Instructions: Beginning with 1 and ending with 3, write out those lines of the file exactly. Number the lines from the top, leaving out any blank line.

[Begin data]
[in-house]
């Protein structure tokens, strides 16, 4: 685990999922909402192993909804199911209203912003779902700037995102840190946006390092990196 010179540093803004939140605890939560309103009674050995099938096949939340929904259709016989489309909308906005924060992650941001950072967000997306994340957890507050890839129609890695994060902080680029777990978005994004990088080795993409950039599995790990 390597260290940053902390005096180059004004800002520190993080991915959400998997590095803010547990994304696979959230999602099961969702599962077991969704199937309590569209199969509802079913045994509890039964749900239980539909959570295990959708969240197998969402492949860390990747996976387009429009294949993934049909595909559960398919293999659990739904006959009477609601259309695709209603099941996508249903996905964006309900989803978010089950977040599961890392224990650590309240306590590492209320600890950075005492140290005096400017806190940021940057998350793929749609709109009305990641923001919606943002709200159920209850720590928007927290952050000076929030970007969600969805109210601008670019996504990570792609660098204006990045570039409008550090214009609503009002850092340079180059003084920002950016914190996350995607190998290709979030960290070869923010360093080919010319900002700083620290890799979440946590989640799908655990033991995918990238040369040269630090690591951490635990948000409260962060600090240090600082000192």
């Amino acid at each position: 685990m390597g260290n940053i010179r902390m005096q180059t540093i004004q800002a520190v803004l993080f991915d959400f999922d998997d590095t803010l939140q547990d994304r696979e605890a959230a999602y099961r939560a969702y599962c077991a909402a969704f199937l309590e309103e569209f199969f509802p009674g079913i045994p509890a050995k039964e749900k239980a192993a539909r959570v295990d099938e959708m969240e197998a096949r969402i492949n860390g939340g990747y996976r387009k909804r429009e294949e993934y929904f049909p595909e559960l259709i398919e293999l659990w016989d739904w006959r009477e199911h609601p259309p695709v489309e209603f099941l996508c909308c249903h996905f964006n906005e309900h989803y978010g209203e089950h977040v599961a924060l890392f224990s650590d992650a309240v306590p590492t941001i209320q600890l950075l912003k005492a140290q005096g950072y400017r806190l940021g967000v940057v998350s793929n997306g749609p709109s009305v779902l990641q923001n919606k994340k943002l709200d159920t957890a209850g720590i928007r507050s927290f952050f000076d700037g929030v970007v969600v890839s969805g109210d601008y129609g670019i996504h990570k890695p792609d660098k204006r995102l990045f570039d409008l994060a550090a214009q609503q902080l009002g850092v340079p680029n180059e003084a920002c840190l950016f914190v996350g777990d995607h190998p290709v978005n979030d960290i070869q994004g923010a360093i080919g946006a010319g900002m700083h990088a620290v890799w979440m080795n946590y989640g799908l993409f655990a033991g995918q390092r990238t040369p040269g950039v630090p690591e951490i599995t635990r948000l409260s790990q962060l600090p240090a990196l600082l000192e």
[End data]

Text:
[in-house]
């Protein structure tokens, strides 16, 4: 685990999922909402192993909804199911209203912003779902700037995102840190946006390092990196 010179540093803004939140605890939560309103009674050995099938096949939340929904259709016989489309909308906005924060992650941001950072967000997306994340957890507050890839129609890695994060902080680029777990978005994004990088080795993409950039599995790990 390597260290940053902390005096180059004004800002520190993080991915959400998997590095803010547990994304696979959230999602099961969702599962077991969704199937309590569209199969509802079913045994509890039964749900239980539909959570295990959708969240197998969402492949860390990747996976387009429009294949993934049909595909559960398919293999659990739904006959009477609601259309695709209603099941996508249903996905964006309900989803978010089950977040599961890392224990650590309240306590590492209320600890950075005492140290005096400017806190940021940057998350793929749609709109009305990641923001919606943002709200159920209850720590928007927290952050000076929030970007969600969805109210601008670019996504990570792609660098204006990045570039409008550090214009609503009002850092340079180059003084920002950016914190996350995607190998290709979030960290070869923010360093080919010319900002700083620290890799979440946590989640799908655990033991995918990238040369040269630090690591951490635990948000409260962060600090240090600082000192």
């Amino acid at each position: 685990m390597g260290n940053i010179r902390m005096q180059t540093i004004q800002a520190v803004l993080f991915d959400f999922d998997d590095t803010l939140q547990d994304r696979e605890a959230a999602y099961r939560a969702y599962c077991a909402a969704f199937l309590e309103e569209f199969f509802p009674g079913i045994p509890a050995k039964e749900k239980a192993a539909r959570v295990d099938e959708m969240e197998a096949r969402i492949n860390g939340g990747y996976r387009k909804r429009e294949e993934y929904f049909p595909e559960l259709i398919e293999l659990w016989d739904w006959r009477e199911h609601p259309p695709v489309e209603f099941l996508c909308c249903h996905f964006n906005e309900h989803y978010g209203e089950h977040v599961a924060l890392f224990s650590d992650a309240v306590p590492t941001i209320q600890l950075l912003k005492a140290q005096g950072y400017r806190l940021g967000v940057v998350s793929n997306g749609p709109s009305v779902l990641q923001n919606k994340k943002l709200d159920t957890a209850g720590i928007r507050s927290f952050f000076d700037g929030v970007v969600v890839s969805g109210d601008y129609g670019i996504h990570k890695p792609d660098k204006r995102l990045f570039d409008l994060a550090a214009q609503q902080l009002g850092v340079p680029n180059e003084a920002c840190l950016f914190v996350g777990d995607h190998p290709v978005n979030d960290i070869q994004g923010a360093i080919g946006a010319g900002m700083h990088a620290v890799w979440m080795n946590y989640g799908l993409f655990a033991g995918q390092r990238t040369p040269g950039v630090p690591e951490i599995t635990r948000l409260s790990q962060l600090p240090a990196l600082l000192e």